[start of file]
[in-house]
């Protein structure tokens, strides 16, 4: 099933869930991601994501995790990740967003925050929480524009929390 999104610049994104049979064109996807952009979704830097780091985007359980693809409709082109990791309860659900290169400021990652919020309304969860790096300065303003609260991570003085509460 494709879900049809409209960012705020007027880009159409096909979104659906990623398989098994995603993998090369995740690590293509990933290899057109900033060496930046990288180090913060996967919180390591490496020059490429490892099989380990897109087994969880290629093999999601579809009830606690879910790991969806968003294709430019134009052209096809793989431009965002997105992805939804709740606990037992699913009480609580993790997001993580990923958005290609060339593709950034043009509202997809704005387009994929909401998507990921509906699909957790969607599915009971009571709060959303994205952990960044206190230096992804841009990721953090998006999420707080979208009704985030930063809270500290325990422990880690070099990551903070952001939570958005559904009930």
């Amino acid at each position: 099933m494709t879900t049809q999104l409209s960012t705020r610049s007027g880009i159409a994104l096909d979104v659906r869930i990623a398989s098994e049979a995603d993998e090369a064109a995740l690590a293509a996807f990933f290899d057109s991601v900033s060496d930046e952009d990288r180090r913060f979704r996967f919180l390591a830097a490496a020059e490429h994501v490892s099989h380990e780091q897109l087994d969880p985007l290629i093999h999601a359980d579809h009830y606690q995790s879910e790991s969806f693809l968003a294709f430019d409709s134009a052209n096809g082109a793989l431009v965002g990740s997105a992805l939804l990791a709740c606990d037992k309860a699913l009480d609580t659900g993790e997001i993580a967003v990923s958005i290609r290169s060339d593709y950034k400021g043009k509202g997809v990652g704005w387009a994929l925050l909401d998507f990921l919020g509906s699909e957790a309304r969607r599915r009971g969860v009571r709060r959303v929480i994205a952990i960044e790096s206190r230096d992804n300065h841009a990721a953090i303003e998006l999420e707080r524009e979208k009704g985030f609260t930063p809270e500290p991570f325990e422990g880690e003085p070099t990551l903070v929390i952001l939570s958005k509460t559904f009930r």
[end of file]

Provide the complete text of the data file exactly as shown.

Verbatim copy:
[in-house]
């Protein structure tokens, strides 16, 4: 099933869930991601994501995790990740967003925050929480524009929390 999104610049994104049979064109996807952009979704830097780091985007359980693809409709082109990791309860659900290169400021990652919020309304969860790096300065303003609260991570003085509460 494709879900049809409209960012705020007027880009159409096909979104659906990623398989098994995603993998090369995740690590293509990933290899057109900033060496930046990288180090913060996967919180390591490496020059490429490892099989380990897109087994969880290629093999999601579809009830606690879910790991969806968003294709430019134009052209096809793989431009965002997105992805939804709740606990037992699913009480609580993790997001993580990923958005290609060339593709950034043009509202997809704005387009994929909401998507990921509906699909957790969607599915009971009571709060959303994205952990960044206190230096992804841009990721953090998006999420707080979208009704985030930063809270500290325990422990880690070099990551903070952001939570958005559904009930």
């Amino acid at each position: 099933m494709t879900t049809q999104l409209s960012t705020r610049s007027g880009i159409a994104l096909d979104v659906r869930i990623a398989s098994e049979a995603d993998e090369a064109a995740l690590a293509a996807f990933f290899d057109s991601v900033s060496d930046e952009d990288r180090r913060f979704r996967f919180l390591a830097a490496a020059e490429h994501v490892s099989h380990e780091q897109l087994d969880p985007l290629i093999h999601a359980d579809h009830y606690q995790s879910e790991s969806f693809l968003a294709f430019d409709s134009a052209n096809g082109a793989l431009v965002g990740s997105a992805l939804l990791a709740c606990d037992k309860a699913l009480d609580t659900g993790e997001i993580a967003v990923s958005i290609r290169s060339d593709y950034k400021g043009k509202g997809v990652g704005w387009a994929l925050l909401d998507f990921l919020g509906s699909e957790a309304r969607r599915r009971g969860v009571r709060r959303v929480i994205a952990i960044e790096s206190r230096d992804n300065h841009a990721a953090i303003e998006l999420e707080r524009e979208k009704g985030f609260t930063p809270e500290p991570f325990e422990g880690e003085p070099t990551l903070v929390i952001l939570s958005k509460t559904f009930r």